Injustice: Gods Among Us proved Marvel characters aren’t the only spandex-wearing comic book crusaders pliable enough to top-bill a fighting game, and with two installments already killing it, fans want more. With 29 years’ worth of moneymakers under its Johnny Cage belt, Ed Boon’s NetherRealm Studios is an arcade fighting game grandmaster. Boon has cultivated a rich legacy of complex, rated-R fighters with the enduring success of Mortal Kombat, beating out Tekken, Soul Calibur, Virtua Fighter, and Dead or Alive as the only fitting analog to Capcom’s long history of fast-paced 2D PvPs. And now NetherRealm hopes to do the same with Injustice, channeling decades of inexhaustible lore into an entirely new parallel universe of DC characters. The last Injustice game came out in 2017. NetherRealm released Mortal Kombat 11: Ultimate Edition last year and green-lit a live-action Warner Bros. movie that came out recently, but offered zero updates on a third Injustice installment. Entertainment insider Daniel Richtman posits NetherRealm is playing hard to get on purpose, and that Injustice 3 is indeed already in the works.
The first Injustice, aptly taglined Gods Among Us, showcased an evil Superman taking over the planet as its one sovereign, flanked by superpowered villains and heroes that happen to share his autocratic inclinations. Clark Kent shed his moral restraints after the Joker played a cruel “prank” that resulted in Lois Lane’s death; Superman punched a hole through the Clown Prince of Crime’s chest Fatality-style and has only slaughtered more since. The storyline is basically a video game sequel to a slew of comic books released concurrently in 2013; it featured Batman and his struggling band of rebel misfits trying to outwit Superman at every turn, only to lose ad nauseam. Being his longest and most trusted friend, Bruce Wayne initially tries to redeem Clark; when that fails, he resorts to more assaultive measures to take him down, much to the irritation of Superman, who still sees Batman as his very dear friend and the best of his former allies. The first game ends with Batman enlisting the help of the Justice League’s alternate-universe equivalents and the Man of Steel being escorted to his jail cell in kryptonite-imbued chains.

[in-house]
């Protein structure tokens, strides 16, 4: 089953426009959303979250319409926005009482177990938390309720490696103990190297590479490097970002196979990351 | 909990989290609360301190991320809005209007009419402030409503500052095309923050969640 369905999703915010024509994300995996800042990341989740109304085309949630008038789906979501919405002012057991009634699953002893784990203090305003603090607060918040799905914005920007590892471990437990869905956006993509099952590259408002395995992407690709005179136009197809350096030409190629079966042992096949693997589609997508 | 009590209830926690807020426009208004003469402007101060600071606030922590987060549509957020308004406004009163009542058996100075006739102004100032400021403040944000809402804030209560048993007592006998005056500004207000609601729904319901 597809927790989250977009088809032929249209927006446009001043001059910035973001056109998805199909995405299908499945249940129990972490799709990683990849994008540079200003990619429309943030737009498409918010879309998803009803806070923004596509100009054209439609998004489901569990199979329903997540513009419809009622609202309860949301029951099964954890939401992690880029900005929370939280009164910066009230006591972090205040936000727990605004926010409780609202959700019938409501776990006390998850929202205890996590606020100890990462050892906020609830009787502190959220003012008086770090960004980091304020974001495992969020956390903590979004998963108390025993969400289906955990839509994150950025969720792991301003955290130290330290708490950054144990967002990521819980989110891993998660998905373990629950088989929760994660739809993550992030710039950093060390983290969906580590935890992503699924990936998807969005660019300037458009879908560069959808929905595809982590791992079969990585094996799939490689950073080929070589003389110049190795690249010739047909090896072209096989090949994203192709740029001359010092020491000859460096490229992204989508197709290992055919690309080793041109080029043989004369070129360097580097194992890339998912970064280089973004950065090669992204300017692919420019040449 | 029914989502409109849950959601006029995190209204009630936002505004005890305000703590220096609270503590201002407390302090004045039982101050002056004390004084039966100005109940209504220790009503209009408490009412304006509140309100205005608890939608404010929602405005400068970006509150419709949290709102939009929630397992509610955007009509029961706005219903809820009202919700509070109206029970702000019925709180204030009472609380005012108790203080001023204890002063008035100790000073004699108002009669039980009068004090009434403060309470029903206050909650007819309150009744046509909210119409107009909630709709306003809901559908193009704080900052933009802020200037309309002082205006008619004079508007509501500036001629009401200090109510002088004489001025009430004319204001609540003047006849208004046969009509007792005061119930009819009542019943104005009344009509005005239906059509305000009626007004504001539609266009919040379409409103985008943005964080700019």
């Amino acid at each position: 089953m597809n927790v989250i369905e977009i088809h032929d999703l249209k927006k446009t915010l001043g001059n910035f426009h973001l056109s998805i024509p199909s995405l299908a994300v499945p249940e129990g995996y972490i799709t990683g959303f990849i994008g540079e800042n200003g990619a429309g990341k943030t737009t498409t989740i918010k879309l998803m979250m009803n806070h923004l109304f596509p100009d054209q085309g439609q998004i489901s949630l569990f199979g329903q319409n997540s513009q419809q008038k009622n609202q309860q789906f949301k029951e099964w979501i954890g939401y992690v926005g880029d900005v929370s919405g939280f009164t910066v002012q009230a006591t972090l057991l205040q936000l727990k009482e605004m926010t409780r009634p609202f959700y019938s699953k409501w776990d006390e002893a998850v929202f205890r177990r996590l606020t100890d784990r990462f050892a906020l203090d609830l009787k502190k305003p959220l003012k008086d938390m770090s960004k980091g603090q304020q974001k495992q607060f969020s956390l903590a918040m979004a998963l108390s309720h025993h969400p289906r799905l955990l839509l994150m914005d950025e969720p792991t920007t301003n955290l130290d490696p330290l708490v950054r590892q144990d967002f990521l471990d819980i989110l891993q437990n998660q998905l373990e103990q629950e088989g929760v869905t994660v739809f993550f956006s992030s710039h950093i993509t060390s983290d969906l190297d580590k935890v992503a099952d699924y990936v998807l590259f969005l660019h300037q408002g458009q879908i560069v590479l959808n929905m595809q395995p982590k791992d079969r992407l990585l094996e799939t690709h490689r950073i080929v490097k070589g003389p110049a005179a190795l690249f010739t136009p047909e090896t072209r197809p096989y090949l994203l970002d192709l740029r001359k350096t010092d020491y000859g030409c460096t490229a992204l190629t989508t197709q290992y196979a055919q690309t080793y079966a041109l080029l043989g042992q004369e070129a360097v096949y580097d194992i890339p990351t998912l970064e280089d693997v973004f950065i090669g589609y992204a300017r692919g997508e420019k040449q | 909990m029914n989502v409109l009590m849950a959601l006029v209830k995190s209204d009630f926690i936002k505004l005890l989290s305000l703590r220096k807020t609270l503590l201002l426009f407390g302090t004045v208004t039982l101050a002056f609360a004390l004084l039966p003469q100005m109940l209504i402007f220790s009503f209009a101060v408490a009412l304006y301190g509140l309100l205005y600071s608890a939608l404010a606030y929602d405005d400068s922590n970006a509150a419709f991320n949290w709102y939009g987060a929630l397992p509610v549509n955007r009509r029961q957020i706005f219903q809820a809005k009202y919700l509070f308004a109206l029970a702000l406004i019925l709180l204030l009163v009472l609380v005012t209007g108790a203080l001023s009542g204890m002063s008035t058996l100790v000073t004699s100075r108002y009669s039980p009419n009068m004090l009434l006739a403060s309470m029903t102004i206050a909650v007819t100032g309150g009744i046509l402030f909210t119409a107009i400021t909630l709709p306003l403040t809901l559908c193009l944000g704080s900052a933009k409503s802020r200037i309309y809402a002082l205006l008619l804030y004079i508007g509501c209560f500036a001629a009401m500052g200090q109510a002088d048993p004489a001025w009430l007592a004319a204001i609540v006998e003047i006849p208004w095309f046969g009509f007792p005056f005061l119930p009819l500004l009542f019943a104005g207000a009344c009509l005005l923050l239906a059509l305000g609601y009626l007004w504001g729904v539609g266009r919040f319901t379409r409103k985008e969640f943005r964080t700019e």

The second game introduces Brainiac to the Injustice universe. His desire to colonize Earth forces Batman to release the Last Son of Krypton (and his One-Earth cohorts) for a temporary alliance, realizing Brainiac couldn’t be defeated without Superman’s assistance. Injustice 2 concludes with another overdue civil war; with Brainiac captured, the two parties scuffle among themselves trying to decide on the best course of action. If the player chooses Superman, Clark Kent reinstates his Regime, restores the cities, eliminates Brainiac, and blackmails Supergirl into potentially defecting from Batman’s side. If the player chooses Batman, Brainiac is kept alive a while longer, Superman is depowered and banished to the Phantom Zone, and Supergirl joins the newly reformed Justice League. The story of Injustice 3 depends largely on whichever ending NetherRealm decides is canon. If Superman wins, the game will probably involve Batman and the Insurgents rising up one more time against the One-Earth Regime. Gods Among Us already did that, however, and NetherRealm isn’t known for repeating old storylines. Mortal Kombat 11 introduced time travel to the franchise, so Injustice 3 is more likely to offer something new.
The Batman ending arguably leads to more options. Darkseid, who was an unlockable playable in Injustice 2, could feature in Injustice 3 as the main villain, finally rousing Superman from his despotic aspirations by serving as his terrifying parallel. This means Injustice 3 could round out an entire trilogy, emphasizing largely on the rise and fall of Superman — his corruption and much-awaited character redemption. Though ending the series on a definitive note would serve Injustice best, story-wise, NetherRealm is unlikely to end their second most lucrative franchise after only three games. There’s nothing more absurd than a video game company throwing in the towel knowing fans are always clamoring for more. Injustice could then function as individual arcs. Superman’s Greek tragedy is one arc, and NetherRealm could come up with others. Unlike Capcom’s “one game, one arc” formula, NetherRealm could settle for one arc per trilogy, once again injecting Mortal Kombat mechanics into DC Comics storylines.
NetherRealm’s Injustice 2 broke records upon release as indefensibly the best fighting game of the last five years. The developers of Mortal Kombat bested Capcom in 2016 and 2017 following the critical failure of Street Fighter V and Marvel vs Capcom: Infinite. NetherRealm is hitting home runs left and right, practically hegemonizing not only fighting games but also box office trends. Simon McQuoid’s live-action reboot of Mortal Kombat is the most successful launch item in HBO Max’s short history, with fans praising the casting choices, set design, special effects, costumes, and fight choreography. We don’t see Hollywood making any Street Fighter movies anytime soon, and Marvel’s growing ascendancy has less to do with Capcom and more to do with Disney’s stellar management and astute creative choices. But with Injustice, Capcom’s Marvel games finally have a worthy rival. Injustice 3 may just be the most hotly anticipated sequel to a fighting game there is, next to Street Fighter VI and a vastly improved successor to the Marvel vs Capcom franchise.